Stimulus funds are, generally, to be appropriated in two ways:
  • From federal agencies to states, either for state-level investments or state distribution to local governments;
  • Directly from federal agencies to local governments or other end users.
The first tranche of stimulus funding for Minnesota school districts took the form of stabilization funds. The State of Minnesota is exchanging these dollars ($500 million) with state funds, meaning that Minnesota districts will not receive new money through this program.

School districts do have an opportunity to access a range of additional stimulus programs, including those in the following general funding categories:
  • ARRA Title I;
  • ARRA Title II;
  • Individuals with Disabilities Act (“IDEA”);
  • McKinney-Vento Act;
  • Expansion of qualified bonding authorizations;
  • Rural Community Facilities program.
Cities may also have access to stimulus funds designated for various uses, and associated with different allocation processes and mandates:
  • Broadband Access;
  • Brownfield Remediation;
  • Energy Efficiency in Public- and Private-Sector Buildings;
  • Fire and Emergency Response Staffing;
  • Highway Infrastructure;
  • Housing Finance and Retrofitting;
  • Public Building Renovation;
  • Rural Business Development;
  • Rural Community Facilities Investments;
  • Solar Cities Program.
School districts and cities are financially pressed currently. Evaluating which stimulus sources are worth pursuing in a competitive process will reduce the potential waste of chasing programs as their resources and provisions are unveiled. 

Donjek Tools: Evaluating Commercial Property with GIS

A thread that has connected my work over the last eighteen months: An interest by placemakers in more fully understanding how and why places work in an economic sense. Doing this effectively is more important in this economic climate than at any other time in recent memory. We have varying reasons for wanting know what makes a place economically vibrant:

• Lenders want to know more about factors that influence the value of collateral, that are external to the property itself. They seek a basis to evaluate the surrounding environment.  
• Urban designers are assembling ideas with an eye on how physical layout can most powerfully combine with topography and geography, land use, and transportation. 

• Developers are evaluating opportunities based on the land and its relationship to nearby assets, as well as on the attractiveness of location to prospective tenants or buyers.

• Planners working with public agencies and private firms are seeking to use available data to better understand market values, the impact of foreclosure or public investments, and a range of other factors essential to planning and policy formation.

This month, Donjek has introduced tools to strengthen the ability of each of these parties to reach these objectives. These tools harness geographic information systems (“GIS”) analytics to provide a comparison of the area surrounding one property versus others, and provide additional capacity to plan, rate and prioritize projects.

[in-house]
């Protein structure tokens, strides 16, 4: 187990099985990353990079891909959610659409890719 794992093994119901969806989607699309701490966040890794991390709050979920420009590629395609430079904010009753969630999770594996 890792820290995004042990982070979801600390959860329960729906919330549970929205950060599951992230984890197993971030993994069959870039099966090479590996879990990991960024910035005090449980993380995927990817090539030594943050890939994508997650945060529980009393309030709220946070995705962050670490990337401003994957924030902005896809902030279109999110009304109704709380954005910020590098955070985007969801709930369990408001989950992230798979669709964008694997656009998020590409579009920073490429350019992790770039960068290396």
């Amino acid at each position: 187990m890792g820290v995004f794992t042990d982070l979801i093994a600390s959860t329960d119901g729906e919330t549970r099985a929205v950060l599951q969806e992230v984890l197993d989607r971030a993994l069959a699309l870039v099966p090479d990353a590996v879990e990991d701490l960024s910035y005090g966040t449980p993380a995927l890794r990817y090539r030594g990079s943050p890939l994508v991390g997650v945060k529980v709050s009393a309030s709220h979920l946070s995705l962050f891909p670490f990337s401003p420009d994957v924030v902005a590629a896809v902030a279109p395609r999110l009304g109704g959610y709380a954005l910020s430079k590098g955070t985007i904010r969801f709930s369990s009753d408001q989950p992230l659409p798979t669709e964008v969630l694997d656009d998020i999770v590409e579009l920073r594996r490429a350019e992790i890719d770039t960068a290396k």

Clients need GIS, but don’t need to invest the resources to develop GIS tools in-house. Read an example of how Donjek’s GIS tools are applied (in this case, to the needs of a lender), and contact us to discuss gathering and understanding information that influence your land use decisions.

Join a broader discussion about using GIS to explore urban life by joining a LinkedIn group I just started, called Planet Mashup.

Coming Down with Cartographia

It's a tradition:  In December, we share gifts. In January, we share illnesses. 

This year, in addition to a winter cold, I have taken on a new level of interest in the ever-expanding field of mapping or cartography. In some measure, this is because in the coming weeks I will be releasing mapping services that will interest placemakers – property investors, land use advocates, bankers, transit supporters – seeking to understand why some urban areas thrive and others stagnate. I've posted here before about GIS applications in Donjek projects, but my next steps will extend beyond my prior application of these tools.

For now, I am attaching two maps that I hope will interest you as they have me.  The first is a map I created online at Wordle, a free online tool to convert text to a graphic – the more oft-cited a word in the text, the larger its profile in the map. The map shown here is based on a Donjek report I drafted in recent weeks, and which will be available in final form shortly. You can guess its subject. See the collection of inaugural speeches in this "word cloud" form, provided by the New York Times.

The second is a map representing seven years of over 2,000 iterative changes made to the Wikipedia article on evolution, by 68 editors. The width of the graph bands indicates the number of words in the evolution article, and the colors indicate the identity of the author. The source of this map is Urban Cartography, a quirky and interesting collection.

Colorful pictures are all I can offer today – but I and my health will be back by the end of the week.